Rev. Gaspard Mermillod, he died in 1892, was a cardinal in the Catholic church and early in his career he served in a parish in Geneva. He was an extremely devout man and was known for his preaching on the real presence of Christ in the Eucharist.
It was his practice, at the end of each day, to lock the doors of the church then go to the altar where the reserved sacrament was held and tend the sanctuary lamp. Following this, “When he had carefully looked after everything, he knelt on the altar steps for a short time, after which he made a reverent genuflection, kissed the floor as a sign of profound reverence before the Most Holy Sacrament and then returned home.” This was his daily practice. However, one evening, he was interrupted.
Following the prayers, genuflection, and kiss, even though the doors were locked and he believed he was alone, he heard a noise behind him. Turning, he saw a distinguished young woman coming out of the confessional. “What are you doing here at this hour, Lady?” asked Mermillod.
“I am a Protestant, as you know,” she answered. “I have been present at the sermons you have given during Lent on the Real Presence of Jesus Christ in the Sacrament of the Altar. Your arguments have convinced me of the truth of this doctrine. Only one doubt remained, and that was – pardon me for saying it – does he himself believe what he says? I wished to see if, when alone or in secret, you would conduct yourself before the Holy Eucharist as one who believes in It, and I had firmly resolved to be converted if your conduct corresponded to your words. I came, I have seen, I believe.”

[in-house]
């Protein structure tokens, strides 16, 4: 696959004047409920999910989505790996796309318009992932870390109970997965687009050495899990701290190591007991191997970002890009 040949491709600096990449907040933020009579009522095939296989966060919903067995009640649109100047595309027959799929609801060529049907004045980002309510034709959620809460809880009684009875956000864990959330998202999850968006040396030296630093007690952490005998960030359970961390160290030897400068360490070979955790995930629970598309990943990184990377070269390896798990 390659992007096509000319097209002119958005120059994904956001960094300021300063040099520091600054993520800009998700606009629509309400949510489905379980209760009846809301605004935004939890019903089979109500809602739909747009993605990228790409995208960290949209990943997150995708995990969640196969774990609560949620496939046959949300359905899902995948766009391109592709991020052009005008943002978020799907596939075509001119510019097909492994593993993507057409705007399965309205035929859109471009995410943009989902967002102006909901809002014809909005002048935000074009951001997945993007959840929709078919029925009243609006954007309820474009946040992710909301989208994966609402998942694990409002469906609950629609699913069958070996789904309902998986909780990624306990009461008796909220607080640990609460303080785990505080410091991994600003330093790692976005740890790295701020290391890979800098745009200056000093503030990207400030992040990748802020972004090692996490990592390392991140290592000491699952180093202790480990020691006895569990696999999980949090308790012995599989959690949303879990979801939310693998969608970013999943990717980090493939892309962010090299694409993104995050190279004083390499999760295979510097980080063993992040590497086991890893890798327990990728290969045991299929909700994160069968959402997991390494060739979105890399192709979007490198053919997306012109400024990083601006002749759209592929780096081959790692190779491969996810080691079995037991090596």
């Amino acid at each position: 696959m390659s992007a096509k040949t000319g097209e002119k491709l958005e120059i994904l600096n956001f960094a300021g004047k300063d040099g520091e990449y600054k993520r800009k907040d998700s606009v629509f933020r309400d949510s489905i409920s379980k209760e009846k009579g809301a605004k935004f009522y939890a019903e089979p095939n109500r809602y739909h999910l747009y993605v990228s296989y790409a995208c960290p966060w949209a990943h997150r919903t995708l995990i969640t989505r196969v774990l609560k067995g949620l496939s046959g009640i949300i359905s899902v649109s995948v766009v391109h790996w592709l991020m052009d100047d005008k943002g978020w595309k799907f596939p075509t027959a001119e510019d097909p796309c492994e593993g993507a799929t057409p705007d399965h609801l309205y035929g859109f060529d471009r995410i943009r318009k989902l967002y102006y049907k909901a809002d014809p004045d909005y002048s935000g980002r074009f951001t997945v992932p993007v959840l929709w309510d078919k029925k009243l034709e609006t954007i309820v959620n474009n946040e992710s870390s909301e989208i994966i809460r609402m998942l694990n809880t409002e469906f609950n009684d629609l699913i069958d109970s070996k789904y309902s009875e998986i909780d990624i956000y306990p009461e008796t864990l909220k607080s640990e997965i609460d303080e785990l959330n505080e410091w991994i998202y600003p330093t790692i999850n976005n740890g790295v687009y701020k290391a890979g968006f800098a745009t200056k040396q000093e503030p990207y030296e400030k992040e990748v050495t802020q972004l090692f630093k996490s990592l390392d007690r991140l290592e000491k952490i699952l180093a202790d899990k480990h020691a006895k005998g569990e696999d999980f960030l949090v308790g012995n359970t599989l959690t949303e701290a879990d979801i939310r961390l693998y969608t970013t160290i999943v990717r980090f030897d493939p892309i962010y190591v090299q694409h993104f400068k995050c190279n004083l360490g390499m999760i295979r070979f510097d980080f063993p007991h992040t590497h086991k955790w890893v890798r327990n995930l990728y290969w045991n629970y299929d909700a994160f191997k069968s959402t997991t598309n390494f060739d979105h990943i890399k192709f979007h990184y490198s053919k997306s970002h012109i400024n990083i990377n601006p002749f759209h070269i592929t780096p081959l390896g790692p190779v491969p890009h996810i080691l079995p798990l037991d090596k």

“This lady became one of the most zealous Catholics of Geneva.”
When Jesus came into the district of Caesarea Philippi, he asked his disciples, “Who do people say that the Son of Man is?” And they said, “Some say John the Baptist, but others Elijah, and still others Jeremiah or one of the prophets.” He said to them, “But who do you say that I am?” Simon Peter answered, “You are the Messiah, the Son of the living God.”
The Confession of St. Peter, which we celebrate today, is speaking of those words of Peter, “You are the Messiah, the Son of the living God.” And Jesus responds in part by telling Peter that this was revealed to him, not by some teaching or use of his intellect, but by Our Father in Heaven. The knowledge that Jesus was the Son of God was a grace given to Peter and to all who believe.
It is this same grace which extends to us the knowledge of the presence of Christ in the Eucharist. Following the words of institution spoken by the priest, even though the bread and wine maintain their appearance, they truly become the Body and Blood of Jesus. How this takes place is a divine mystery, but like Peter’s confession, through grace, we can confess that the consecrated bread and wine are in fact the body and blood of the Messiah, the Son of the living God. So we, like Cardinal Mermillod, learn to approach the presence of Christ in this sacred duty of our’s with reverence, awe, and love, knowing that God waits for us there.
St. Paul wrote in his first letter to the Corinthians, “The cup of blessing that we bless, is it not a sharing in the blood of Christ? The bread that we break, is it not a sharing in the body of Christ?” We answer, “Yes.” It is the Body, it is the Blood, therefore, when receiving communion, approach with reverence and say with St. Peter, “You are the Messiah, the Son of the living God,” and believe that God is truly present.